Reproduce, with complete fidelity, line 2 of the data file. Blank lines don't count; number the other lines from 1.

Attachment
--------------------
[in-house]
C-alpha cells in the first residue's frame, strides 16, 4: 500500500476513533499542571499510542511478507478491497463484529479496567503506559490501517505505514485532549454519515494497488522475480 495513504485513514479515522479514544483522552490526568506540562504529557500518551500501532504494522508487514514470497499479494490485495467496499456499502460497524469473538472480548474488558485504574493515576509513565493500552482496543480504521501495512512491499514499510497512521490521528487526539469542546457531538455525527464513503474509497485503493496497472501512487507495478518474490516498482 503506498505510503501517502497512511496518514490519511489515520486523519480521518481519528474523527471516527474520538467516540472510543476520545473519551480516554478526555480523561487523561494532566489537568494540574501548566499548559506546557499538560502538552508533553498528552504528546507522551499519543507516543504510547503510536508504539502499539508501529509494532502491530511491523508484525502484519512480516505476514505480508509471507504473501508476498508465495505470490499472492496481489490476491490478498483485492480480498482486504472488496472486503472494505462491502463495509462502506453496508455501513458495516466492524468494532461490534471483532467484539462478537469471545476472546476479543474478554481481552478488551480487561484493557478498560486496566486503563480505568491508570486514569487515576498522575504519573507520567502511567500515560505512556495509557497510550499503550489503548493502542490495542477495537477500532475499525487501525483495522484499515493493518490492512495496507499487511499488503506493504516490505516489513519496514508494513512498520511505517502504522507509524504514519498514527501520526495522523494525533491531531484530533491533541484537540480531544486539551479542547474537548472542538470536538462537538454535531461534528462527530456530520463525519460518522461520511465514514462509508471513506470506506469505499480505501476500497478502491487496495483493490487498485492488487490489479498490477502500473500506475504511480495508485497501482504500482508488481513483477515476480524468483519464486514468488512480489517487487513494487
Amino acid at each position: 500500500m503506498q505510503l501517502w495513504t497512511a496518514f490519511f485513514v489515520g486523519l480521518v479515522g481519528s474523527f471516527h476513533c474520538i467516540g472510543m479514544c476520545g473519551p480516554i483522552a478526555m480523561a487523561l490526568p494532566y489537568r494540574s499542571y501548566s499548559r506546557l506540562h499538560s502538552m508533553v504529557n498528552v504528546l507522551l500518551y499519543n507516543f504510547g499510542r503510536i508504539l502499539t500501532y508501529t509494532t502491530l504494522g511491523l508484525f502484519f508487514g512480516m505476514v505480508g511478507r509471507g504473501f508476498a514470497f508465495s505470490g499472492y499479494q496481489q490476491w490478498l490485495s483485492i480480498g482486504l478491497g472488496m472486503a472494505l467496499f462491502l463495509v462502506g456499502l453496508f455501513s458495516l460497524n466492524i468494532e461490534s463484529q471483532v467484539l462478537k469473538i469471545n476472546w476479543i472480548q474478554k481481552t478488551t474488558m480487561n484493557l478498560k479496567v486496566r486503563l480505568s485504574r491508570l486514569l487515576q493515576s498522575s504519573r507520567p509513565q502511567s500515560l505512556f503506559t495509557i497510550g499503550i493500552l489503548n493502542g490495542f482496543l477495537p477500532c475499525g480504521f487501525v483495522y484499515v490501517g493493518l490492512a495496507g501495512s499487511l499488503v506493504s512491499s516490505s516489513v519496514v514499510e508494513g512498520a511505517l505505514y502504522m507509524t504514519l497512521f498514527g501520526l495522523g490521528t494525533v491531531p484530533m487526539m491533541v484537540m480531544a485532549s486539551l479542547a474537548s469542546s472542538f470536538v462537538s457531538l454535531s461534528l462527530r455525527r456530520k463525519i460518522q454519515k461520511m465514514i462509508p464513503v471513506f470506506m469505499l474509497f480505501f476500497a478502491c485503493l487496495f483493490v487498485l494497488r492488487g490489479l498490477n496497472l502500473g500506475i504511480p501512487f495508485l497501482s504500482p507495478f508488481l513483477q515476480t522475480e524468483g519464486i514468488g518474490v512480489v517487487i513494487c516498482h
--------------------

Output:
C-alpha cells in the first residue's frame, strides 16, 4: 500500500476513533499542571499510542511478507478491497463484529479496567503506559490501517505505514485532549454519515494497488522475480 495513504485513514479515522479514544483522552490526568506540562504529557500518551500501532504494522508487514514470497499479494490485495467496499456499502460497524469473538472480548474488558485504574493515576509513565493500552482496543480504521501495512512491499514499510497512521490521528487526539469542546457531538455525527464513503474509497485503493496497472501512487507495478518474490516498482 503506498505510503501517502497512511496518514490519511489515520486523519480521518481519528474523527471516527474520538467516540472510543476520545473519551480516554478526555480523561487523561494532566489537568494540574501548566499548559506546557499538560502538552508533553498528552504528546507522551499519543507516543504510547503510536508504539502499539508501529509494532502491530511491523508484525502484519512480516505476514505480508509471507504473501508476498508465495505470490499472492496481489490476491490478498483485492480480498482486504472488496472486503472494505462491502463495509462502506453496508455501513458495516466492524468494532461490534471483532467484539462478537469471545476472546476479543474478554481481552478488551480487561484493557478498560486496566486503563480505568491508570486514569487515576498522575504519573507520567502511567500515560505512556495509557497510550499503550489503548493502542490495542477495537477500532475499525487501525483495522484499515493493518490492512495496507499487511499488503506493504516490505516489513519496514508494513512498520511505517502504522507509524504514519498514527501520526495522523494525533491531531484530533491533541484537540480531544486539551479542547474537548472542538470536538462537538454535531461534528462527530456530520463525519460518522461520511465514514462509508471513506470506506469505499480505501476500497478502491487496495483493490487498485492488487490489479498490477502500473500506475504511480495508485497501482504500482508488481513483477515476480524468483519464486514468488512480489517487487513494487